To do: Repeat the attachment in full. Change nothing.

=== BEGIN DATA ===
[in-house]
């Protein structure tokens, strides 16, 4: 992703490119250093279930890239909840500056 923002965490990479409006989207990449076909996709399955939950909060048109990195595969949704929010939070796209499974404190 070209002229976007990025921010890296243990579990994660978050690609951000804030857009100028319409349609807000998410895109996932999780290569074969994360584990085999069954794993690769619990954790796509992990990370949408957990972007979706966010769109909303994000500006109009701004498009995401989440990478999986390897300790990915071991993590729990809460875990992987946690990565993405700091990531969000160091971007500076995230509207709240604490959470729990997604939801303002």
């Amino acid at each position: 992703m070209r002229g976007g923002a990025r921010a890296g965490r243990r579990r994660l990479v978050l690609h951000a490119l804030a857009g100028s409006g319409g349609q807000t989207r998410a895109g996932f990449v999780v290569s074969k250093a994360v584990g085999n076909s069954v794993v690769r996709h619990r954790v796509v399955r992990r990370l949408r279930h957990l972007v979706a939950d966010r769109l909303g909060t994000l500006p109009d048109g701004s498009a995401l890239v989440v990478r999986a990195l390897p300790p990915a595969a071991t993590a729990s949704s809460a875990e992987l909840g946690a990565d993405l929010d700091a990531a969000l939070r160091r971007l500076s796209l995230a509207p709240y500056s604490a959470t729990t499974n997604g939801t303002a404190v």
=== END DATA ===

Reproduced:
[in-house]
């Protein structure tokens, strides 16, 4: 992703490119250093279930890239909840500056 923002965490990479409006989207990449076909996709399955939950909060048109990195595969949704929010939070796209499974404190 070209002229976007990025921010890296243990579990994660978050690609951000804030857009100028319409349609807000998410895109996932999780290569074969994360584990085999069954794993690769619990954790796509992990990370949408957990972007979706966010769109909303994000500006109009701004498009995401989440990478999986390897300790990915071991993590729990809460875990992987946690990565993405700091990531969000160091971007500076995230509207709240604490959470729990997604939801303002």
């Amino acid at each position: 992703m070209r002229g976007g923002a990025r921010a890296g965490r243990r579990r994660l990479v978050l690609h951000a490119l804030a857009g100028s409006g319409g349609q807000t989207r998410a895109g996932f990449v999780v290569s074969k250093a994360v584990g085999n076909s069954v794993v690769r996709h619990r954790v796509v399955r992990r990370l949408r279930h957990l972007v979706a939950d966010r769109l909303g909060t994000l500006p109009d048109g701004s498009a995401l890239v989440v990478r999986a990195l390897p300790p990915a595969a071991t993590a729990s949704s809460a875990e992987l909840g946690a990565d993405l929010d700091a990531a969000l939070r160091r971007l500076s796209l995230a509207p709240y500056s604490a959470t729990t499974n997604g939801t303002a404190v």